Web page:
Computational Modelling of Brittle Structures
Masonry is a brittle material and complex to model. When masonry subjected to extrenal loads, its behaviour is characterized by highly non-linearity. Our research focuses on the development of computational models to predict the brittle and anisotropic nature of masonry subjected to various types of loading.
Structural Assessment of Masonry Arch Bridges
There are many thousands of stone masonry arch bridges in Europe. Most of these bridges are well over 100 years old and are supporting traffic loads many times above those originally envisaged. Different materials and methods of construction used in these bridges will influence their strength and stiffness. Our research focuses on understanding the life expectancy of old and deteriorated masonry arch bridges, predict their damage degradation and inform maintenance, repair and strengthening strategies.
Our research involves evaluating deformation and damage mechanisms induced due to soil-structure interaction phenomena in masonry structures. By understanding how soil interacts with masonry and find optimal solutions for minimizing maintenance costs while keeping operation reliability and structural safety at an acceptable level.
Computational Modelling of Complex in Geometry Masonry Structures
Masonry structures are characterized by their complex geometry. One of the first challenging tasks that appears when dealing with the numerical modelling of masonry structures lasts in acquiring their 3D geometric features. The use of automated surveying techniques, such as terrestrial laser scanning and close-range photogrammetry which produce dense point clouds, appears particularly suitable for obtaining the geometry of historic structures. Our research focuses on the development of automatic, powerful and easy to use procedures for undertaking structural analysis of complex in geometry masonry structures, based on finite and discrete element methods of analysis coupled with advanced terrestrial laser scanning and close range photographic techniques.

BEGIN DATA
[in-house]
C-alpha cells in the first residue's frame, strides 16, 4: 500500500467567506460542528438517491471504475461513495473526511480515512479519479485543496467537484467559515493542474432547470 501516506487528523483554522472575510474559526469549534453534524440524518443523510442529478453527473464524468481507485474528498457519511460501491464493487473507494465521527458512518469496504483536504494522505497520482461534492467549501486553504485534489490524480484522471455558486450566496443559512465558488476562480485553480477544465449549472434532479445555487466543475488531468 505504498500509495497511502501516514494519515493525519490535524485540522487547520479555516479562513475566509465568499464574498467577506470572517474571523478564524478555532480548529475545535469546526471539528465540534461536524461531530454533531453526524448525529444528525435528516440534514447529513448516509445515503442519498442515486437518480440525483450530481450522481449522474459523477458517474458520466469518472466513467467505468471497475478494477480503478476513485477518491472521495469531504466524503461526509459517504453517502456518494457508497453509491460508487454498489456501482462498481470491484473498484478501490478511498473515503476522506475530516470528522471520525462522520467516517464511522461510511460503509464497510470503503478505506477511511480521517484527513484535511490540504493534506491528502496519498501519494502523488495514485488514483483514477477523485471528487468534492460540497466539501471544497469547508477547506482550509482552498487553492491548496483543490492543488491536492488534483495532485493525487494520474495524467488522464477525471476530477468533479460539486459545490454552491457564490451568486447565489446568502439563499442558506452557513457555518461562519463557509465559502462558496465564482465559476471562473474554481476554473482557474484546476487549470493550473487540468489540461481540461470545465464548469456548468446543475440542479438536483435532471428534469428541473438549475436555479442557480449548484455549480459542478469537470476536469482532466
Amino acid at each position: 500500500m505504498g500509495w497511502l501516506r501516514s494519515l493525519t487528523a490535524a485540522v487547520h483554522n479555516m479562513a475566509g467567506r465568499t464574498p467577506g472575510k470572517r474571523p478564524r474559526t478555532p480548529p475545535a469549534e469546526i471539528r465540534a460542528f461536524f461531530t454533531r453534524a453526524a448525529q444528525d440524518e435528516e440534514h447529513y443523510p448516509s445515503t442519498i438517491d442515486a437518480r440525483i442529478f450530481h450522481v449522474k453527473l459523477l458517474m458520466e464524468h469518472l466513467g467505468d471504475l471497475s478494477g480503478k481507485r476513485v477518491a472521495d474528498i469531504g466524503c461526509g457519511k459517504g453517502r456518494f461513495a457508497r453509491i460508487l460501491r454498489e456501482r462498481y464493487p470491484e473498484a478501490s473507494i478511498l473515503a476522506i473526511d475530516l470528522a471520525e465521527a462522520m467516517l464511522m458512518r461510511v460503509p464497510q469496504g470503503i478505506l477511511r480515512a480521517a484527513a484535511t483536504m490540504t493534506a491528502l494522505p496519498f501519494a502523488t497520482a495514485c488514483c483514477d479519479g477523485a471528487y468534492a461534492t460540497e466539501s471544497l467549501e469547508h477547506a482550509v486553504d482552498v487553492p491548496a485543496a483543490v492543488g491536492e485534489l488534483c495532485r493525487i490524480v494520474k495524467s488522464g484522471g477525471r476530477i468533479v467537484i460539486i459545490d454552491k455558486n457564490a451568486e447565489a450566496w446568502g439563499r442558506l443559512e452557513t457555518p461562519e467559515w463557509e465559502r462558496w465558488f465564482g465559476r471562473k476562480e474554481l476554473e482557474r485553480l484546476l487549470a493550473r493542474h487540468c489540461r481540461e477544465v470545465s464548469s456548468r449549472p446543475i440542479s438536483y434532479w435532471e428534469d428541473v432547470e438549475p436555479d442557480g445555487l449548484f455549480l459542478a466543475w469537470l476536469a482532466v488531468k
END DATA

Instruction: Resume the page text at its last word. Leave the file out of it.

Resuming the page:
Seismic Response of Masonry Structures
Masonry structures are vulnerable to earthquakes. Our research aims at developing methods supported by advanced computational models of analysis (DEM/FEM) and experimental testing to evaluate the seismic capacity of masonry structures and devise approaches of improving their capacity to resist future seismic excitations.
Dynamic Response of Ancient Columns and Collonades
One of the major threats to the stability of classical columns and colonnades are earthquakes. The behavior of columns under high seismic excitation loads is non-linear and complex since rocking, wobbling and sliding failure modes can occur. Our research focuses on understanding the complex dynamic behaviour of rigid bodies such as those found in ancient columns and collonades for cultural heritage preservation.
Strength and Stiffness Predictions of Masonry Infilled Frames
Structural frames are commonly used in the construction of multi-storey buildings. These are infilled by masonry walls (with and without openings), which are not only used for architectural purposes but also for providing complimentary in-plane shear resistance to the structure. During an earthquake, masonry infill walls influence the resistance of the structure and can undergo premature failure in the in-plane and out-of-plane directions. Our research aims to determine how the presence of masonry infills influences the in-plane and the out-of-plane behavior of steel/reinforced concrete frame structures subjected to lateral forces.